On Saturday, the Croc Dundee club in Dundee, Oregon -- also known as the Chehalem Valley Sportsman's Club (CVSC) of the Columbia Cascade Section of USPSA -- presented their regularly scheduled club match. This was also the monthly Points Match, which means that scores are recorded for the annual CCS Points Race. At the end of the competitive year, the competitors with the highest scores (percentage points in each Points Match) in each Division/Class are offered the Section's allotment of entry slots to the USPSA National,
Because these Points Matches are the most important matches in each month, special care is taken to ensure that the highest quality of stage design, construction and match administration are adhered to. Nobody gets a 'gimme' hit; if there is a question about any hit, the overlays come out and everyone puts their nose to the target to determine if it's in, or if it's out.
We had twelve competitors in our squad, including two young men who were shooting in what turned out to be their second IPSC match, ever. (They did a fine job, and we'll welcome Jason and Steve to come back and shoot with us anytime.)
I took the opportunity to film a few shooters, and will present here some small (1mb or 2mb, max) videos. Of course, I only filmed the more experienced competitors, and many of the film clips show flaws either minor (hesitation over calling a shot) to medium (miscounting rounds, leading to a standing reload).
One competitor took a nose-dive in the gravel during the "Steel Blues" stage. He was advancing very aggressively to a shooting position, misjudged his traction in the surface, skidding into and tripping over a shooting box. He sprawled and slid some more, taking most of the abrasion on his weak-hand and his strong-hand forearm. We all remarked on what an admirable job he did in keeping the muzzle downrange and the gun out of the dirt. When he realized that nobody was going to stop him, he bounced up and finished the stage in 19 seconds total. (I took over 20 seconds, shooting too conservatively and making up too many missed shots on the steel.) He was almost as disappointed that nobody had a camera running as he was that he couldn't talk anybody into giving him a reshoot for "Range Equipment Failure".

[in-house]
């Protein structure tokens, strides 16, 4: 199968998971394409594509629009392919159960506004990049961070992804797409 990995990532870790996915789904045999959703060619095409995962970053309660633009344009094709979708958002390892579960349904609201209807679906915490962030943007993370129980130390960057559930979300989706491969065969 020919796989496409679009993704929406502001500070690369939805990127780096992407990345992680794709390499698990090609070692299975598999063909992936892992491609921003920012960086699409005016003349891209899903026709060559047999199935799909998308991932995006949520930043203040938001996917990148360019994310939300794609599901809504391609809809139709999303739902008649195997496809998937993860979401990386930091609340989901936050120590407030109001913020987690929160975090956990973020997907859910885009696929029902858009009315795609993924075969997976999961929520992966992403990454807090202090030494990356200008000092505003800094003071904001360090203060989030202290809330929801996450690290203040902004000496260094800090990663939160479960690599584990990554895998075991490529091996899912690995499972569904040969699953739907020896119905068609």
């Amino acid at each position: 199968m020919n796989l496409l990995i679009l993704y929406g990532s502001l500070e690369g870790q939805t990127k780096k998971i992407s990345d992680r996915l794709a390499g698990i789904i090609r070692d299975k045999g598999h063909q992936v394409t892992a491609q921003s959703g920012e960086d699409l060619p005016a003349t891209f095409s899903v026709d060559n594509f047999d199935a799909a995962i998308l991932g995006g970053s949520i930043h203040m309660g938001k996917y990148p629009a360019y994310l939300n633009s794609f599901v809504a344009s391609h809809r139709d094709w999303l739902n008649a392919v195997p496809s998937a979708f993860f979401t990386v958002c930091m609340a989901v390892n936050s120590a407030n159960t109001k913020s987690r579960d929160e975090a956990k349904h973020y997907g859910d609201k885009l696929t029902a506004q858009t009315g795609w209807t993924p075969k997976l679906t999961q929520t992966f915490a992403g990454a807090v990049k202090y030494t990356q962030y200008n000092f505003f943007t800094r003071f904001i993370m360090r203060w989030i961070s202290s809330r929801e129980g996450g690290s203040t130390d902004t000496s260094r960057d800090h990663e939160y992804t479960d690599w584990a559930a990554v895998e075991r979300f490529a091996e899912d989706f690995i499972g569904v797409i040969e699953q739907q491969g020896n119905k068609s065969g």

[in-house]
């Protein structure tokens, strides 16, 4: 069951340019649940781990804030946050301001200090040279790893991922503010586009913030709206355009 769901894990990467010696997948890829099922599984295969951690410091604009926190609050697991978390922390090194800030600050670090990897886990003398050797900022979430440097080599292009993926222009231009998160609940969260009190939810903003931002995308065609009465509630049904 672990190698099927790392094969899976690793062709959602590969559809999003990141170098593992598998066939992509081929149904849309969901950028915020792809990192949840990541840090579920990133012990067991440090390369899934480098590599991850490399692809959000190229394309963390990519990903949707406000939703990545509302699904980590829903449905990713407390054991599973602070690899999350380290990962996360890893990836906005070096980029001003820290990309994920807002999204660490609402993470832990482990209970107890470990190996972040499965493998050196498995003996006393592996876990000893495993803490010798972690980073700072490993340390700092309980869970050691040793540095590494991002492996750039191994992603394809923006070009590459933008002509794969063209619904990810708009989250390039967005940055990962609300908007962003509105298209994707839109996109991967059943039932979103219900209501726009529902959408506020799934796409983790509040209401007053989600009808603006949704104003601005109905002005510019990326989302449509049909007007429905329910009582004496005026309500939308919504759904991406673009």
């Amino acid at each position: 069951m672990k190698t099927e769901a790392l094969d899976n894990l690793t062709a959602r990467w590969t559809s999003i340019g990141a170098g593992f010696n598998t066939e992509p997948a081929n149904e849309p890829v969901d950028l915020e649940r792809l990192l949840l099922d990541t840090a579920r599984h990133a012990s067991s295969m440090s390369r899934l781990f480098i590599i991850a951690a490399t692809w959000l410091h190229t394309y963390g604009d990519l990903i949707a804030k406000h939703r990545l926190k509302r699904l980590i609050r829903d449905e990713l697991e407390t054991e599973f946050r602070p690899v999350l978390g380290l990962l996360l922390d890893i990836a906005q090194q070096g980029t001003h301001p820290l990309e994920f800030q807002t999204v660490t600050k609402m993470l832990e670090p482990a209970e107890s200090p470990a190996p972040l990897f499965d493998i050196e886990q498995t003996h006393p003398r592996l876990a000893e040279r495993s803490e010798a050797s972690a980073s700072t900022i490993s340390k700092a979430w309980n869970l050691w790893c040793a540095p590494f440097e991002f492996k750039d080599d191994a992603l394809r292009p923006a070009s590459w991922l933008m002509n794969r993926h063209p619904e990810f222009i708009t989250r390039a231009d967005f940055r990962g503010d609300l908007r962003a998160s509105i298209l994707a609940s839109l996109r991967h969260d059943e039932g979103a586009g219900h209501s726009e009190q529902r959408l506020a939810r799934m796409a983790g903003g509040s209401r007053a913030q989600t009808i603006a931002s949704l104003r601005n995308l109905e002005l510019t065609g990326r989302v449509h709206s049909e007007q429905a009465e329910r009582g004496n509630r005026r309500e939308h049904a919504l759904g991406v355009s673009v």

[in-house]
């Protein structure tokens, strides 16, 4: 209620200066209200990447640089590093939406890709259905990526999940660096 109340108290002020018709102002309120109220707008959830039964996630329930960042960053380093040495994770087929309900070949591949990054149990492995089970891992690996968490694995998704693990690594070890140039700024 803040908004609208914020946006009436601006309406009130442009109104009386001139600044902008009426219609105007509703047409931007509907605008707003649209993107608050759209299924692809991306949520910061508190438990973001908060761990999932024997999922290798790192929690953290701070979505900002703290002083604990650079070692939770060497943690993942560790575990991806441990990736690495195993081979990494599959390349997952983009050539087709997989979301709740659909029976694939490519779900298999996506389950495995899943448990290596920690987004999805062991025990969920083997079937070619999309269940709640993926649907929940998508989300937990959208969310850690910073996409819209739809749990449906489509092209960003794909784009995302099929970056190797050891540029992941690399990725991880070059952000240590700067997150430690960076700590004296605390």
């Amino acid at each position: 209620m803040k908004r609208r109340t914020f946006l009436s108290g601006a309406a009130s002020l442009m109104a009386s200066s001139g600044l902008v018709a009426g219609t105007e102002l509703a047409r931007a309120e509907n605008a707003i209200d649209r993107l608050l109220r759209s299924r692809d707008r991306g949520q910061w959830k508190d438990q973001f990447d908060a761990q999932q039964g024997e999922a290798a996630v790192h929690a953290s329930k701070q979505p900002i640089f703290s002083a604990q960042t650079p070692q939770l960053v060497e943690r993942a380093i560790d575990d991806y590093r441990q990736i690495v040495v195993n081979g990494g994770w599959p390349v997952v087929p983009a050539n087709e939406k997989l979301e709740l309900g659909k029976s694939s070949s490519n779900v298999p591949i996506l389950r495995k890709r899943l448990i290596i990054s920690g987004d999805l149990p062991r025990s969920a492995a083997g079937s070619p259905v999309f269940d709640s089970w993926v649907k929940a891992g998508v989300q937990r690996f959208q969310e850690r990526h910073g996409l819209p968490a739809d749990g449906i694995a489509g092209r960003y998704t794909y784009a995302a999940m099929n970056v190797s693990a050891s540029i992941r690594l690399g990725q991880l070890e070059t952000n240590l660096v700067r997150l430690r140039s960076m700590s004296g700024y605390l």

I was disappointed, too, because it would have made an excellent video clip. But I was VERY happy that he had no injuries other than some minor abrasion (didn't even draw blood) and he handled the gun so professionally that no DQ conditions were extent, nobody was in any danger at any time.
If he hadn't fallen, he would have had at least one of the top 3 scores in the match. Sometimes, I think IPSC almost qualifies as an "XTreme Sport".
Moving on to The Main Attraction: Click on the thumbnails to download the WMV files.
Our first clip was taken during the Classifier Stage. On CM99-18 (High Standards), a 24-round Virginia Count stage, there are three full-face IPSC targets which are engaged in two strings.
First String: Starting at the 15-yard line, engage each with 2 rounds free-style, reload, engage each with 2 rounds strong hand only.
Second String: Starting at the 7-yard line, engage each target with 2 rounds free-style, reload, engage each with 2 rounds weak hand only.
There are two key moments in this stage: reloading, and weak-hand shooting. The problem with weak-hand shooting isn't just how well you can shoot left-handed (for example), but also how quickly you can transfer your pistol to your weak hand.
Here's one shooter on his second string, who not only bobbled the reload slightly, but as a consequence had some trouble with the transfer. He was NOT happy with his time for that string. (Turn your volume up when you watch CLASSIFIER BLUES!)
The next star is Jerry the Geek, "Bobbing for Alphas". It's too bad that some people just can't call their shots with any confidence.
Also Bobbing for Alphas is Nick, shooting his first match in Open Division. He's been shooting Limited 10 since Cooper was a D-shooter, but he thought he would try sharing the Open Glock in Major-9 with his son, Ryan. Ryan knows how many rounds he has in the magazine; Nick thought it was impossible to run dry. Hard lesson to learn.
Down in the Rifle Pits, SWMBO had "No Misses" in the CAR WARS stage.
Nick recovered nicely, did everything exactly right, and made it look easy.
We then moved up to the Croc Bay and watched The Geek embarass himself on "Steel Blues". (This is the stage where Nick slid into the final shooting position . . . and beat The Geek anyway!)
Finally, Big Dog shows us just how awkward it is to shoot far targets with a lot of hard-cover obscuring the majority of the target face. Also, he demonstrates how easy it is even for competitors who always shoot hi-capacity magazines to lose track of round-count.
We really enjoyed this match, and Match Director BARSOOM did a great job of making sure everything was just right, even up to and especially including the weather. (More on that in a subsequent post.)